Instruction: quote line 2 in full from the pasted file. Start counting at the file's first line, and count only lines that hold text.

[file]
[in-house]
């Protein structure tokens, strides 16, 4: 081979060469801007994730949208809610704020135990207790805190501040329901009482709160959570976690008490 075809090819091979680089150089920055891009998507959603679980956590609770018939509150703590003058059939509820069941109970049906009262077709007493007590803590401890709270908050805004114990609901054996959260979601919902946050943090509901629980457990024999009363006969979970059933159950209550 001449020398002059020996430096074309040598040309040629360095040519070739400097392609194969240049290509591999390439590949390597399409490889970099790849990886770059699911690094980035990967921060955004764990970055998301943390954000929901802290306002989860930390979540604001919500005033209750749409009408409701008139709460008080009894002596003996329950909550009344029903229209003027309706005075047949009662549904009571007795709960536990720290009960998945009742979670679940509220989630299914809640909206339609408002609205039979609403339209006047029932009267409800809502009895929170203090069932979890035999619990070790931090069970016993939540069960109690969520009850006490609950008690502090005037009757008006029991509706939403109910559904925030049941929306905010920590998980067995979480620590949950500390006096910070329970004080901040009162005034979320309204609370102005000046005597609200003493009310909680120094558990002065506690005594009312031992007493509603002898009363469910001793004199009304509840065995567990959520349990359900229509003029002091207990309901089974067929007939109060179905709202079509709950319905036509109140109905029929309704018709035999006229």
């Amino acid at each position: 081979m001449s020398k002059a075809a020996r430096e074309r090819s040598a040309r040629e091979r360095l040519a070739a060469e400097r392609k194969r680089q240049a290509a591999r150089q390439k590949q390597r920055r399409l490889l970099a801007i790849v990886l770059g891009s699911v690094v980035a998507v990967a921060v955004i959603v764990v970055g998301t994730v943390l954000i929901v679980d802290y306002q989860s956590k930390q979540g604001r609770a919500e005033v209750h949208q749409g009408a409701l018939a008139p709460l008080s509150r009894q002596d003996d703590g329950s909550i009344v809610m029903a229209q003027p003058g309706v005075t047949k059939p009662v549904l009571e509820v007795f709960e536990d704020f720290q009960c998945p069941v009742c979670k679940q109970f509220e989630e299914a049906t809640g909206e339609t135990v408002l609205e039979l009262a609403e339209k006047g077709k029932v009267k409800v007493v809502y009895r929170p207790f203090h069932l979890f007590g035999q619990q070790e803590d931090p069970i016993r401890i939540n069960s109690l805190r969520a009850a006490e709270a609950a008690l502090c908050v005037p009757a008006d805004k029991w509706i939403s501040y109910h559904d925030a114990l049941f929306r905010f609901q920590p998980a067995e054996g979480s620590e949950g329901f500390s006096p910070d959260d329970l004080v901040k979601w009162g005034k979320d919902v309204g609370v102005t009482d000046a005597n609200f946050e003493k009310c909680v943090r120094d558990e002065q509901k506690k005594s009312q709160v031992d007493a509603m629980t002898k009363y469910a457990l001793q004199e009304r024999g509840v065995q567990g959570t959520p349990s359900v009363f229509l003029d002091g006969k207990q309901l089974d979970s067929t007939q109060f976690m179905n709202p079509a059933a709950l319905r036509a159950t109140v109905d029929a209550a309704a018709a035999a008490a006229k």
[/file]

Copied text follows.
């Protein structure tokens, strides 16, 4: 081979060469801007994730949208809610704020135990207790805190501040329901009482709160959570976690008490 075809090819091979680089150089920055891009998507959603679980956590609770018939509150703590003058059939509820069941109970049906009262077709007493007590803590401890709270908050805004114990609901054996959260979601919902946050943090509901629980457990024999009363006969979970059933159950209550 001449020398002059020996430096074309040598040309040629360095040519070739400097392609194969240049290509591999390439590949390597399409490889970099790849990886770059699911690094980035990967921060955004764990970055998301943390954000929901802290306002989860930390979540604001919500005033209750749409009408409701008139709460008080009894002596003996329950909550009344029903229209003027309706005075047949009662549904009571007795709960536990720290009960998945009742979670679940509220989630299914809640909206339609408002609205039979609403339209006047029932009267409800809502009895929170203090069932979890035999619990070790931090069970016993939540069960109690969520009850006490609950008690502090005037009757008006029991509706939403109910559904925030049941929306905010920590998980067995979480620590949950500390006096910070329970004080901040009162005034979320309204609370102005000046005597609200003493009310909680120094558990002065506690005594009312031992007493509603002898009363469910001793004199009304509840065995567990959520349990359900229509003029002091207990309901089974067929007939109060179905709202079509709950319905036509109140109905029929309704018709035999006229």